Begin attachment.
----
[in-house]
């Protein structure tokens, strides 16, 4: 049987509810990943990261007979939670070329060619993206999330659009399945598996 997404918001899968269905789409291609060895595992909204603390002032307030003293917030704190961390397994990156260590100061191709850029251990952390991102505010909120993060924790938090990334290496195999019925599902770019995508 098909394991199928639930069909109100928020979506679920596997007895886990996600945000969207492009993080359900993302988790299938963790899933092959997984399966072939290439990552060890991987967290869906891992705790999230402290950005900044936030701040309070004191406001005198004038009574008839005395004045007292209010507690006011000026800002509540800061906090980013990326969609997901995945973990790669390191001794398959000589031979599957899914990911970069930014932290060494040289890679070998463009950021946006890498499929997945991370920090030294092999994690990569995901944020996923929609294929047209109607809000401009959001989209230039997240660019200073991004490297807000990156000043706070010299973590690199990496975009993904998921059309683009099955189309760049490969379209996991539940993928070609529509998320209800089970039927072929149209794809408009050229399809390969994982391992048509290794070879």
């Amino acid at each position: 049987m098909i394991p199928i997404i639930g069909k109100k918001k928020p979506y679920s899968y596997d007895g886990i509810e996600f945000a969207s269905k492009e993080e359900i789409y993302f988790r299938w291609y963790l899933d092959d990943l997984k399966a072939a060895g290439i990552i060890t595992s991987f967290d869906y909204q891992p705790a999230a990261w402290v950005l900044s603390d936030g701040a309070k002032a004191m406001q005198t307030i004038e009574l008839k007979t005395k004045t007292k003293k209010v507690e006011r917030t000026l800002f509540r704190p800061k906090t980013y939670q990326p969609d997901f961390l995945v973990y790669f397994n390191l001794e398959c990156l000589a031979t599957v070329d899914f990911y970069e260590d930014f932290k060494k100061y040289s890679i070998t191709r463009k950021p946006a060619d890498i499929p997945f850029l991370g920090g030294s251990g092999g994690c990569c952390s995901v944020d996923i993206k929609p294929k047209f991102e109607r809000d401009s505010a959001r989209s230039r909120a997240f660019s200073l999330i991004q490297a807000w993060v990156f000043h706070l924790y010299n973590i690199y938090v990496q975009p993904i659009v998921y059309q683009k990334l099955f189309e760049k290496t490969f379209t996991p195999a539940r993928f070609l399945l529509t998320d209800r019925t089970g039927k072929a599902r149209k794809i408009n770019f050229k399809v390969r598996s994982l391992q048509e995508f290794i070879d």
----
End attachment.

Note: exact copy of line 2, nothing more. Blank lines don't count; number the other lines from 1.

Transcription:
């Protein structure tokens, strides 16, 4: 049987509810990943990261007979939670070329060619993206999330659009399945598996 997404918001899968269905789409291609060895595992909204603390002032307030003293917030704190961390397994990156260590100061191709850029251990952390991102505010909120993060924790938090990334290496195999019925599902770019995508 098909394991199928639930069909109100928020979506679920596997007895886990996600945000969207492009993080359900993302988790299938963790899933092959997984399966072939290439990552060890991987967290869906891992705790999230402290950005900044936030701040309070004191406001005198004038009574008839005395004045007292209010507690006011000026800002509540800061906090980013990326969609997901995945973990790669390191001794398959000589031979599957899914990911970069930014932290060494040289890679070998463009950021946006890498499929997945991370920090030294092999994690990569995901944020996923929609294929047209109607809000401009959001989209230039997240660019200073991004490297807000990156000043706070010299973590690199990496975009993904998921059309683009099955189309760049490969379209996991539940993928070609529509998320209800089970039927072929149209794809408009050229399809390969994982391992048509290794070879």